A business plan can make or break a small business. A strong, detailed plan provides a clear road map for the future, forces you to think through the validity of a business idea, and can give you much greater understanding of your business’s financials and the competition.
Before digging into the best way to craft a business plan to help you crush it, and spending hours or numerous dollars on commissioning one, do you even need one?
What’s a Business Plan For?
A business plan is a written description of your business’s future. That’s all there is to it–a document that describes what you plan to do and how you plan to do it. If you jot down a paragraph on the back of an envelope describing your business strategy, you’ve written a plan, or at least the germ of a plan.
You should have a plan in order to get yourself organized, to ensure you have some type of viable commercial potential, you have focus and hopefully aren’t going to run out of money or starve before you get going. If you are planning to go to a local bank for a business loan, or are approaching your sphere of influence for backing who you know is accustomed to seeing legit business plans, then you know you probably need to create something that they understand in a format they are comfortable with.
Three Step By Step Guide to Creating a Business Plan
1.) Executive Summary
This is the first page of your business plan. It should include a mission statement, which explains the focus of your business, as well as a brief description of the products or services offered, basic information such as ownership structure, and a summary of your plans.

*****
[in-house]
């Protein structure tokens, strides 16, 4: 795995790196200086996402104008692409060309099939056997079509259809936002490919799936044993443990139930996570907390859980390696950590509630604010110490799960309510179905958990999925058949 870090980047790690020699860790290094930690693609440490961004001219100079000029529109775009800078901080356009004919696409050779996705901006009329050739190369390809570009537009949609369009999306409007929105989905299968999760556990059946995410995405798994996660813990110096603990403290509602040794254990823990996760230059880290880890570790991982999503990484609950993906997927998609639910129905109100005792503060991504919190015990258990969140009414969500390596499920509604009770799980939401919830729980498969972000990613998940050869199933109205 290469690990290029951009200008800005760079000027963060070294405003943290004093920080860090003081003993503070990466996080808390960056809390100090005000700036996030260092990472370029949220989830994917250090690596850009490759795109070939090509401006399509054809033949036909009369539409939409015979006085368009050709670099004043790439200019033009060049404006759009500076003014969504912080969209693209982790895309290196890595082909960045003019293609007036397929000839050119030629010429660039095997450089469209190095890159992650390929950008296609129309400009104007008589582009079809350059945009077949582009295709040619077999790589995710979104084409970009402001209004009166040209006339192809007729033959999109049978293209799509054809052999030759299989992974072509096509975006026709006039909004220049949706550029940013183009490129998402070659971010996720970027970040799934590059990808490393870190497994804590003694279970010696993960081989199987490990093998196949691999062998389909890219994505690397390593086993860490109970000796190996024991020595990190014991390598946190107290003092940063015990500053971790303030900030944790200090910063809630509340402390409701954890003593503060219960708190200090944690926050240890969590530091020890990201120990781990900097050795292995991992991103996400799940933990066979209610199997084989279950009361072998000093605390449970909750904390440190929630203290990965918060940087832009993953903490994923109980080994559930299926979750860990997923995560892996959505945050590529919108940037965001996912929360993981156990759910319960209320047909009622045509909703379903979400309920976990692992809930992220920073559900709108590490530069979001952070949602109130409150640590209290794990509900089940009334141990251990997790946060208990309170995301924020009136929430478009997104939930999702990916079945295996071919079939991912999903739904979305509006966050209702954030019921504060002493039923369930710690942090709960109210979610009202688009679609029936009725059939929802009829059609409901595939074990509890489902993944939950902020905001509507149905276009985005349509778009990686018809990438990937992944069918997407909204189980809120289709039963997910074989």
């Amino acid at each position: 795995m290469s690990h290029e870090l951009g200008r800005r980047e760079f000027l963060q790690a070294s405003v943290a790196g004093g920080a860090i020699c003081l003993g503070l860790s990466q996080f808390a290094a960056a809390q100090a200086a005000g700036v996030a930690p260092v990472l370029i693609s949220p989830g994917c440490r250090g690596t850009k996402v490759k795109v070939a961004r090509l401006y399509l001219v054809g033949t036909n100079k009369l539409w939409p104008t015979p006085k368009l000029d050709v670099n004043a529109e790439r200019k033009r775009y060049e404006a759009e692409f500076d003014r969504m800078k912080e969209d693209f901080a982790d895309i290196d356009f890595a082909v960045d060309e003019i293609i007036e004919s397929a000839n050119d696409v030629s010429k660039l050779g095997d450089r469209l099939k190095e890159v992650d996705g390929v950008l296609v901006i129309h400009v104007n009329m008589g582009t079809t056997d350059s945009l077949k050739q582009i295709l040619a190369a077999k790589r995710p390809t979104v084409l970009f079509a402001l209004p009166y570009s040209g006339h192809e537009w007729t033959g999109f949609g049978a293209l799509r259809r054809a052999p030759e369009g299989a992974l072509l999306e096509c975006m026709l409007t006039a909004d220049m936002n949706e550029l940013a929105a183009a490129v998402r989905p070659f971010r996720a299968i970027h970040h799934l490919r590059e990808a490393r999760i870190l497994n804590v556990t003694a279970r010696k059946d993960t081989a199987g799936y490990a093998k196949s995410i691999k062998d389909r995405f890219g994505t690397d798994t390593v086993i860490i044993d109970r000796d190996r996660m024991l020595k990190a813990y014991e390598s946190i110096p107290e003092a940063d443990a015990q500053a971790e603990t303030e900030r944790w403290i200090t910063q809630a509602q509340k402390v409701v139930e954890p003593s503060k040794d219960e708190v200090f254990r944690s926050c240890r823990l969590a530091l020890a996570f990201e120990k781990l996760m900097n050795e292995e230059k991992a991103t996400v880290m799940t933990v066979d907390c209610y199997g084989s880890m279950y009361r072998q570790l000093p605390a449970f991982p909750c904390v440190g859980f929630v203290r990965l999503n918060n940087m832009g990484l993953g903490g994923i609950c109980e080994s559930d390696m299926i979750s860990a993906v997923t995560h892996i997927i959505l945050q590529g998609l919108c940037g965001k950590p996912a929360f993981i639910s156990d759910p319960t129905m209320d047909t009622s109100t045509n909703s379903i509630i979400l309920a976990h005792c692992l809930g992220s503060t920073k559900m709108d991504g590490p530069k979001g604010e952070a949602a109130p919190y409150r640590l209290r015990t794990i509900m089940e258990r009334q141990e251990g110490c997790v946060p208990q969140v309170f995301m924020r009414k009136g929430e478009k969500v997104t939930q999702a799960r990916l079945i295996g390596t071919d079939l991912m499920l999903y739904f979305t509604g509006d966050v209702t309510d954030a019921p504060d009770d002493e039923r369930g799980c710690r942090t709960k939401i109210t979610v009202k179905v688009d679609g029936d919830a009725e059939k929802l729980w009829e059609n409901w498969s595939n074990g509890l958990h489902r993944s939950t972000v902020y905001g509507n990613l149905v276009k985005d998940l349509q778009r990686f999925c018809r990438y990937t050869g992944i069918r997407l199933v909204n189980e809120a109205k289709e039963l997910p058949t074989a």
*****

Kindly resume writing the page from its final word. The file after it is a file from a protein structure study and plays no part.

2.) Objective Statement or Business Goal
Content goes here. An objective statement should clearly define your company’s goals and contain a business strategy that details how you plan to achieve them. It spells out exactly what you’d like to accomplish, both in the near term and over the long term. If you’re looking for outside funding, you can use this section to explain why you have a clear need for the funds, how the financing will help your business grow, and how you plan to achieve your growth targets. The key is to provide a clear explanation of the opportunity presented and how the loan or investment will grow your company.
3.) Marketing and Sales Plan
This is simply an explanation of what you are marketing strategy is and how you will execute it. Here, you can address how you plan to persuade customers to buy your products or services, or how you will develop customer loyalty that will lead to repeat business. This section can also highlight the strengths of your business and focus on what sets your business apart from your competition.
The Mini Plan
A mini plan may consist of one to 8 pages and should include at least cursory attention to such key matters as business concept, financing needs, marketing plan and financial statements, especially cash flow, income projection and balance sheet. It’s a great way to quickly test a business concept or measure the interest of a potential partner or minor investor. It can also serve as a valuable prelude to a full-length plan later on. Be careful about misusing a mini plan. It’s not intended to substitute for a full-length plan. If you send a mini plan to an investor who’s looking for a comprehensive one, you’re only going to look foolish.